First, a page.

I figured that I'd clean him off later. Bad decision on my part!

While climbing the linen closet shelves, he managed to spray some laundry prewash on his tail fur, and when he groomed himself, he licked some of it off and it burned his tongue. I sensed something was wrong when I found him sitting under the futon in the guestroom at bedtime, when he's usually camped out on the foot of my bed. He was still hiding under the futon the next morning. He was sitting all hunched up, drooling and holding his mouth "funny" -- best way I can describe it as there's no better "medical" term for it. I whisked him up into his carrier, called the hospital and away we went. He was on IV fluids, appetite stimulant and pain meds at the hospital. All the lab tests came back normal, thankfully.

He came home doped up on pain meds. To make matters worse, the two girl cats , Dot and Sophie, hissed and growled at him. He smelled different and acted different -- not the Leo they knew. It took a few days of nursing care to get him so that he could eat on his own without pain meds. The girls would still hiss at him, but their hearts weren't in it -- lackluster hissing at best.

On the fourth day after his "incident," we finally had the sense that all was going to be well. While watching TV in bed, both DH Mike and and I saw our snickerdoodle fluff -tiger flying straight up in the air! He'd decided to climb the bedroom door by jumping up to grab onto the clothes hung on the back of the door, then pulling himself up. But Leo didn't remember that his claws were clipped at the vet hospital. He slid back down and ran into the carrier as if to say, "I didn't do anything, honest!" Mike and I looked at each other and just broke out laughing. Here's a picture of a successful attempt:

A few minutes later, Mike commented to me that he didn't remember leaving two of his dresser drawers open. They were only open an inch or two. Yet, as we're looking over at the dresser, one of the drawers begins to move.... I went over and looked in, but couldn't see anything. I pulled the drawer out of the dresser and there was Leo, sitting BEHIND the drawer I'd pulled out-- in essence, he was sitting IN the drawer below. So Leo was bouncing back....and up....and in....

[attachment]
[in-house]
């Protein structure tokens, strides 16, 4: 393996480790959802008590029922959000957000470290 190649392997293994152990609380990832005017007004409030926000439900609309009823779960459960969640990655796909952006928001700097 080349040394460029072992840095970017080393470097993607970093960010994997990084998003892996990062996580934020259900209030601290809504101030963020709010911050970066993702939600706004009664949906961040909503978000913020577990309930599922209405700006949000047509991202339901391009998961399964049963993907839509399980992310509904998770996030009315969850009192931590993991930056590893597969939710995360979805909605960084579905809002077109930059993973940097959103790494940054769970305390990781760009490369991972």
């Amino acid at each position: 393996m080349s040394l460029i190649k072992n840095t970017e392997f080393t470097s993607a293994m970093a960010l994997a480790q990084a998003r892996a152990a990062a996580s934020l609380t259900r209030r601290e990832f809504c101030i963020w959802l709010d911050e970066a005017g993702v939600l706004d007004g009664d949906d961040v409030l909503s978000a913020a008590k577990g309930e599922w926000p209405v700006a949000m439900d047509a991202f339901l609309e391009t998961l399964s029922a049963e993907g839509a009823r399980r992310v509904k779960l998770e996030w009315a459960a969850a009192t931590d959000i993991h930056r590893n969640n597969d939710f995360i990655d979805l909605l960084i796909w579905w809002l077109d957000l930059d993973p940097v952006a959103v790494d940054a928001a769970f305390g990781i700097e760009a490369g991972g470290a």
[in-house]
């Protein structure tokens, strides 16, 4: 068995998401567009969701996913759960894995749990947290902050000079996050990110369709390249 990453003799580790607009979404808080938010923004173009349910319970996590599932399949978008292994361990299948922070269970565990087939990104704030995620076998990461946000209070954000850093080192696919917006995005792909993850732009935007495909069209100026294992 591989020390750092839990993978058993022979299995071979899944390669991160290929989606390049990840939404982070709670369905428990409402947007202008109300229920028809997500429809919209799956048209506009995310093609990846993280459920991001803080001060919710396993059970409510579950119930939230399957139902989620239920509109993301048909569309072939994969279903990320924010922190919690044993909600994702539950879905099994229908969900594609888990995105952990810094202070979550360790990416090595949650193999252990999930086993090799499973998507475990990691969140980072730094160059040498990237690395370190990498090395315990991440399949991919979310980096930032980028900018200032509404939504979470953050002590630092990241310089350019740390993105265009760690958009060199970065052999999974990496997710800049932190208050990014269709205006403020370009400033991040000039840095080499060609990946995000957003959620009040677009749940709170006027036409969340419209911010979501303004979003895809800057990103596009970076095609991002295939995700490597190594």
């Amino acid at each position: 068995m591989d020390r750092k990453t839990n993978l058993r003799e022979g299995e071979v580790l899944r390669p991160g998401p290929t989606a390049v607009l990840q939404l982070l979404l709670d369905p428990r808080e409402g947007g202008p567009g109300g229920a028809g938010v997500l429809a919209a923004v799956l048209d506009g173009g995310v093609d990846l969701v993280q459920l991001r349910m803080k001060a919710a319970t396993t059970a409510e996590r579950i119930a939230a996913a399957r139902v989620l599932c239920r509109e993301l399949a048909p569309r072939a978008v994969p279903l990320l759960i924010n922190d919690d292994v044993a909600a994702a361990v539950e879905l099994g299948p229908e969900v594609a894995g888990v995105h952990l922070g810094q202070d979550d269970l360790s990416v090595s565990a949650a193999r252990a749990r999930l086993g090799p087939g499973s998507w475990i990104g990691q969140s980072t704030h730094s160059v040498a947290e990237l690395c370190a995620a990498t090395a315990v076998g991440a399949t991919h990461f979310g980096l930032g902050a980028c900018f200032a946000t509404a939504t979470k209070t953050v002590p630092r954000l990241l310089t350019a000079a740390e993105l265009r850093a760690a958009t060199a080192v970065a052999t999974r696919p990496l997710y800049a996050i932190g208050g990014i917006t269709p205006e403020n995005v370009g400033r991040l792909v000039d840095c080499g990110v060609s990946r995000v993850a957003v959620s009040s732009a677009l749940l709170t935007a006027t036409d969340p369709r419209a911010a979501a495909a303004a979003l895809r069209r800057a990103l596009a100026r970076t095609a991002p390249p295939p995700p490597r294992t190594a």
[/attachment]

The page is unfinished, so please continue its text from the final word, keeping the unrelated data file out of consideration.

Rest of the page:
And I could get back to my Olympic trials. Instead of my Leo trials. Was this whole saga the reason behind my not finishing the scarf? To be honest, no. I guess I just wasn't ready for designing and implementing stage of knitting. When I figure out how to do more than add photographs, I'll put the "would have been" pattern up on the blog. Maybe someone else can make it work. Sigh.

So that's it for my Olympic foray. Although I must say that I've truly become an avid fan of curling in the "real" Olympics. It's a sport well-suited to the knitting viewer. Let's just say that the action is slow enough that I can make progress with my knitting and still keep up with the developments of the match play. Although all that yelling at a stone that's already on its way sliding down the ice -- well that can be a bit...disconcerting.

Saturday, March 04, 2006

Post Games Analysis

No Olympic knitathlete memoir would be complete without a tally of wins/losses and a summary of lessons learned.

Okay, here are my wins/losses. Representing Team Wales:
Here is the felted tote before felting and after felting:

The before-felting size was 16.5 inches tall and 14 inches wide at the top. After felting it’s 10 inches high and 9.5 inches wide. Felting is magical!